Despite losing the lead for total project numbers, 2019 was a strong year for the UK with a 5% increase in projects in a European market that grew by less than 1%. This meant the UK’s share of projects increased to 17.4%, up from 16.6% in 2018. This ends three years of declining market share for the UK since the 2016 EU referendum.

The UK performed particularly well in attracting new projects, as opposed to extensions of existing activities. There were 782 new investments in the UK in 2019 — up 7.7% from 2018. This was the highest level since 2016 and the second-highest number of new projects secured by the UK in any year over the past decade. The UK has leapfrogged last year’s leader for new projects, Germany (which secured 770 new projects), into top spot.

The research also shows that investors feel that FDI projects in the UK are well-placed to recover from the impact of COVID-19, and that the UK is likely to outperform the global market in attracting post-pandemic investment.

EY’s UK Chairman, Steve Varley, comments: “The UK performed strongly on FDI in 2019 and, importantly, is well-placed to face the challenges presented by COVID-19 and an uncertain economic environment.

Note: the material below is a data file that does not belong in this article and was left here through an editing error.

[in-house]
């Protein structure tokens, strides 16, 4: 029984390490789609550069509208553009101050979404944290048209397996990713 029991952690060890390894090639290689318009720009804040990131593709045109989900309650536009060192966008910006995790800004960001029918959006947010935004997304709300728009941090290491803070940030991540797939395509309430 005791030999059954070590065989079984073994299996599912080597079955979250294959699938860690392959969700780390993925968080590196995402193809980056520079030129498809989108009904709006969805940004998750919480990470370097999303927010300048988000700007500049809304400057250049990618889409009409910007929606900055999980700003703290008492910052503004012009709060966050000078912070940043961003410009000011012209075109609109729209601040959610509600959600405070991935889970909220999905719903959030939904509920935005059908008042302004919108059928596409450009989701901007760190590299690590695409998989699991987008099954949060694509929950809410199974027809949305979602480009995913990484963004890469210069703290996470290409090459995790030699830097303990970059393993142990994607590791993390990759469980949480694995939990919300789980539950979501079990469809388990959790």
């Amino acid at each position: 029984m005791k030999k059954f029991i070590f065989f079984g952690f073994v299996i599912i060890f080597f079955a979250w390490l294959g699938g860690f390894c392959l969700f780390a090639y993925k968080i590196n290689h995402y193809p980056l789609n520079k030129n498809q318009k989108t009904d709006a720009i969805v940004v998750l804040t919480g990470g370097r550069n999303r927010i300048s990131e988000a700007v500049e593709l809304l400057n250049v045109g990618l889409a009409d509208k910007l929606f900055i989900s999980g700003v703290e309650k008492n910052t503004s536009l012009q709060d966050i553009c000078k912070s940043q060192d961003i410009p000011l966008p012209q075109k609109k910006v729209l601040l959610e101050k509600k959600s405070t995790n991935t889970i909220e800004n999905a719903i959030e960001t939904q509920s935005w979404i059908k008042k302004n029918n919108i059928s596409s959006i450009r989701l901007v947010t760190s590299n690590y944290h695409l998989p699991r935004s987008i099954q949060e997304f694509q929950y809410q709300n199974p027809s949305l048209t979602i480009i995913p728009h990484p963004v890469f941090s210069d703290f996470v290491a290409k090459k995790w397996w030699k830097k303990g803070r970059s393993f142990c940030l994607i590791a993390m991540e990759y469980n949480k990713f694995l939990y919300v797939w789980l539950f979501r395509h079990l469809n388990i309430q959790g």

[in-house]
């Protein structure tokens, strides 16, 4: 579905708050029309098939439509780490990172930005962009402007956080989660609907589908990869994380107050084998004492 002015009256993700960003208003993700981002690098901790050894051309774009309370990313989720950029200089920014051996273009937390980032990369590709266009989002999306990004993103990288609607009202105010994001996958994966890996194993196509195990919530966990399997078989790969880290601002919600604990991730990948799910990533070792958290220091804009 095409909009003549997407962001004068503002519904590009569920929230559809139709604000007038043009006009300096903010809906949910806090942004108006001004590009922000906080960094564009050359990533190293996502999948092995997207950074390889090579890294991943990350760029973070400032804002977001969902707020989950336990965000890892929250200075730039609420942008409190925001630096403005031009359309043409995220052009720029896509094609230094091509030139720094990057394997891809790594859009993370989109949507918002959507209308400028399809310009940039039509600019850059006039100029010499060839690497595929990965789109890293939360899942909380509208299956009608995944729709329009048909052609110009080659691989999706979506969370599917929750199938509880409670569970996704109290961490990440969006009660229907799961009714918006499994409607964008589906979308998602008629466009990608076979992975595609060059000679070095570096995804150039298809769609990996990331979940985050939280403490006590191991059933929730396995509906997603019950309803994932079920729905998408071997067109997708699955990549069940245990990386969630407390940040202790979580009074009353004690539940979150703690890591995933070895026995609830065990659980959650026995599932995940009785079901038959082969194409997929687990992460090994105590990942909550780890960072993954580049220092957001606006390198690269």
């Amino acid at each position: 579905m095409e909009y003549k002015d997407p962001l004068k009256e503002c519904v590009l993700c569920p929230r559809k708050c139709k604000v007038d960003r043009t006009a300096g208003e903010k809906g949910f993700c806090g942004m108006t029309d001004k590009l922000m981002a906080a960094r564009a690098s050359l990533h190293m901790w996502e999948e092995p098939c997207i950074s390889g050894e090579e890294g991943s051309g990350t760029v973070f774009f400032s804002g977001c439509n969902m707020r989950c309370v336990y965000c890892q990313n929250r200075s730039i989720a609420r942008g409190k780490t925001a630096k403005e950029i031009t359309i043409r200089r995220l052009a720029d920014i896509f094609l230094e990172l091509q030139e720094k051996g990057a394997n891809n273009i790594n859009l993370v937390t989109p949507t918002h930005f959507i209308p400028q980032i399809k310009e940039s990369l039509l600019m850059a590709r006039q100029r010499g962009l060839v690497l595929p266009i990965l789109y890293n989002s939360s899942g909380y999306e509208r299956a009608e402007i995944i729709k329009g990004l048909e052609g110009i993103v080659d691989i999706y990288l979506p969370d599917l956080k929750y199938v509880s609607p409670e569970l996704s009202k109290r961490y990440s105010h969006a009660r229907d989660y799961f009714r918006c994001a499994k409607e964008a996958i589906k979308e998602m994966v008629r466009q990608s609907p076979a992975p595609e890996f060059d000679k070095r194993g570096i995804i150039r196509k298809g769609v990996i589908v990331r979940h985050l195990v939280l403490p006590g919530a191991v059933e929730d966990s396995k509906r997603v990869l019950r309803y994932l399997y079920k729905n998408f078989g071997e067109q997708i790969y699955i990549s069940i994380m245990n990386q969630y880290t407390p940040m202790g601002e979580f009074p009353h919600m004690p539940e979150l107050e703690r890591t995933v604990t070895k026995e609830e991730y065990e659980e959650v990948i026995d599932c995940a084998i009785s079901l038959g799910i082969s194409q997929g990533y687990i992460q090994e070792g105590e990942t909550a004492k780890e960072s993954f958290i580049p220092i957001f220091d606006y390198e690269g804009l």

“While the UK missed out on the top spot for total FDI projects in Europe, there are some encouraging signs about the positive changes taking place in the wider UK economy. The UK secured an increasing share of European research and development projects, achieved a spectacular performance in attracting FDI in the digital economy, and was ranked in first place for new projects.

“While the loss of leadership on the total number of projects may attract attention, it’s important to note that, for some time, the UK’s strategy has been to focus on the value of the FDI it attracts rather than the volume. The new projects secured reflect an extension of the investor and project base, rather than solely building on past successes.”

Steve Varley adds: “Looking ahead, it’s vital that sustainable growth and ‘levelling up’ the UK economy continue to be at the heart of economic policymaking. Skills and infrastructure investment must support this objective. The report shows that FDI, especially in terms of digital investment, is still concentrated in London and the UK’s major cities. A concerted effort is required in order to spread the digital success story to the rest of the country.”